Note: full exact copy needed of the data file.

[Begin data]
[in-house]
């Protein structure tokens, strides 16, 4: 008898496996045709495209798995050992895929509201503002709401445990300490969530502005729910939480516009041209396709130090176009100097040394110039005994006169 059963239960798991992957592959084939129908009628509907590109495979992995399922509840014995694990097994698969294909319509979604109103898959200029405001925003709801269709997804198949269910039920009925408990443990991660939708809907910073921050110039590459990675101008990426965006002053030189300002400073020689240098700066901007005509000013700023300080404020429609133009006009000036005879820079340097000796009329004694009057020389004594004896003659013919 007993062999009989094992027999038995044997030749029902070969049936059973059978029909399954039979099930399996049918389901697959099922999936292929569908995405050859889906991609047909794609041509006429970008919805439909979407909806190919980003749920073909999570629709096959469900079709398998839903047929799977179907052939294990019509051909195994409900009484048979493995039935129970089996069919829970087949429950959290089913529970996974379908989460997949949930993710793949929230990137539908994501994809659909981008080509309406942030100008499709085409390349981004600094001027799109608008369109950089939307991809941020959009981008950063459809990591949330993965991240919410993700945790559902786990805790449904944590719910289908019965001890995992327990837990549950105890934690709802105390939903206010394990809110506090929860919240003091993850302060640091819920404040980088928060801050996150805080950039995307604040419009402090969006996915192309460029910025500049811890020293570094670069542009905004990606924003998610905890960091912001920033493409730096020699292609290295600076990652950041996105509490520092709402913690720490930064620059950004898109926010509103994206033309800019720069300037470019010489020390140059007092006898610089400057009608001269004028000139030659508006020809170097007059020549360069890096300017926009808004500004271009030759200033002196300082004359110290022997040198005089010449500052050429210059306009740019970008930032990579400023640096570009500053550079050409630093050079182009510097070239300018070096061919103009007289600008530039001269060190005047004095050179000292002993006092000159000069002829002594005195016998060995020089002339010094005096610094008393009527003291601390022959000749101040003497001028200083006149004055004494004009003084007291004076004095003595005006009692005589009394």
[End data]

[in-house]
């Protein structure tokens, strides 16, 4: 008898496996045709495209798995050992895929509201503002709401445990300490969530502005729910939480516009041209396709130090176009100097040394110039005994006169 059963239960798991992957592959084939129908009628509907590109495979992995399922509840014995694990097994698969294909319509979604109103898959200029405001925003709801269709997804198949269910039920009925408990443990991660939708809907910073921050110039590459990675101008990426965006002053030189300002400073020689240098700066901007005509000013700023300080404020429609133009006009000036005879820079340097000796009329004694009057020389004594004896003659013919 007993062999009989094992027999038995044997030749029902070969049936059973059978029909399954039979099930399996049918389901697959099922999936292929569908995405050859889906991609047909794609041509006429970008919805439909979407909806190919980003749920073909999570629709096959469900079709398998839903047929799977179907052939294990019509051909195994409900009484048979493995039935129970089996069919829970087949429950959290089913529970996974379908989460997949949930993710793949929230990137539908994501994809659909981008080509309406942030100008499709085409390349981004600094001027799109608008369109950089939307991809941020959009981008950063459809990591949330993965991240919410993700945790559902786990805790449904944590719910289908019965001890995992327990837990549950105890934690709802105390939903206010394990809110506090929860919240003091993850302060640091819920404040980088928060801050996150805080950039995307604040419009402090969006996915192309460029910025500049811890020293570094670069542009905004990606924003998610905890960091912001920033493409730096020699292609290295600076990652950041996105509490520092709402913690720490930064620059950004898109926010509103994206033309800019720069300037470019010489020390140059007092006898610089400057009608001269004028000139030659508006020809170097007059020549360069890096300017926009808004500004271009030759200033002196300082004359110290022997040198005089010449500052050429210059306009740019970008930032990579400023640096570009500053550079050409630093050079182009510097070239300018070096061919103009007289600008530039001269060190005047004095050179000292002993006092000159000069002829002594005195016998060995020089002339010094005096610094008393009527003291601390022959000749101040003497001028200083006149004055004494004009003084007291004076004095003595005006009692005589009394």